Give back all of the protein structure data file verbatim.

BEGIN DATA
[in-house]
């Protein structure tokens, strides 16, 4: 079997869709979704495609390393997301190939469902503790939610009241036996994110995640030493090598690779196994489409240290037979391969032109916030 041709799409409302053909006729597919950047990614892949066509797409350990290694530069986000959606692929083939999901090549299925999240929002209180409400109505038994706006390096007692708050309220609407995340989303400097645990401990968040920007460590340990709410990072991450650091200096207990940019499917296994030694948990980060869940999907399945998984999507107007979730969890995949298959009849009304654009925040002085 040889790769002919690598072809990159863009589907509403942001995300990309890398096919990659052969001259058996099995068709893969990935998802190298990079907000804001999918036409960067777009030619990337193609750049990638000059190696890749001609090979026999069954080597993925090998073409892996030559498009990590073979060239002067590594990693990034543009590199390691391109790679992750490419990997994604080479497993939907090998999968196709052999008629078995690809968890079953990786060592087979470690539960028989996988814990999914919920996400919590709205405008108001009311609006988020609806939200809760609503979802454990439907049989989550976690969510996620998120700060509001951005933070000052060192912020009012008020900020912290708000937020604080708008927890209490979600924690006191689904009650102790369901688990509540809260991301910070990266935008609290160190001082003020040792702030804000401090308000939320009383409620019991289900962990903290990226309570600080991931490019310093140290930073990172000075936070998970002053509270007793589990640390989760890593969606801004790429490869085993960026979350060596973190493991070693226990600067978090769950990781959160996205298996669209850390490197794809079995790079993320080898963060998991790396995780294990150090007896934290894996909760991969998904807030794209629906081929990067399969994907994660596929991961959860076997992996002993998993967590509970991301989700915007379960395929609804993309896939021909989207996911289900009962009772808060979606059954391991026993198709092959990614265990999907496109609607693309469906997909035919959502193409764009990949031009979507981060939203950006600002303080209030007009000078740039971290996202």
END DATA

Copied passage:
[in-house]
């Protein structure tokens, strides 16, 4: 079997869709979704495609390393997301190939469902503790939610009241036996994110995640030493090598690779196994489409240290037979391969032109916030 041709799409409302053909006729597919950047990614892949066509797409350990290694530069986000959606692929083939999901090549299925999240929002209180409400109505038994706006390096007692708050309220609407995340989303400097645990401990968040920007460590340990709410990072991450650091200096207990940019499917296994030694948990980060869940999907399945998984999507107007979730969890995949298959009849009304654009925040002085 040889790769002919690598072809990159863009589907509403942001995300990309890398096919990659052969001259058996099995068709893969990935998802190298990079907000804001999918036409960067777009030619990337193609750049990638000059190696890749001609090979026999069954080597993925090998073409892996030559498009990590073979060239002067590594990693990034543009590199390691391109790679992750490419990997994604080479497993939907090998999968196709052999008629078995690809968890079953990786060592087979470690539960028989996988814990999914919920996400919590709205405008108001009311609006988020609806939200809760609503979802454990439907049989989550976690969510996620998120700060509001951005933070000052060192912020009012008020900020912290708000937020604080708008927890209490979600924690006191689904009650102790369901688990509540809260991301910070990266935008609290160190001082003020040792702030804000401090308000939320009383409620019991289900962990903290990226309570600080991931490019310093140290930073990172000075936070998970002053509270007793589990640390989760890593969606801004790429490869085993960026979350060596973190493991070693226990600067978090769950990781959160996205298996669209850390490197794809079995790079993320080898963060998991790396995780294990150090007896934290894996909760991969998904807030794209629906081929990067399969994907994660596929991961959860076997992996002993998993967590509970991301989700915007379960395929609804993309896939021909989207996911289900009962009772808060979606059954391991026993198709092959990614265990999907496109609607693309469906997909035919959502193409764009990949031009979507981060939203950006600002303080209030007009000078740039971290996202």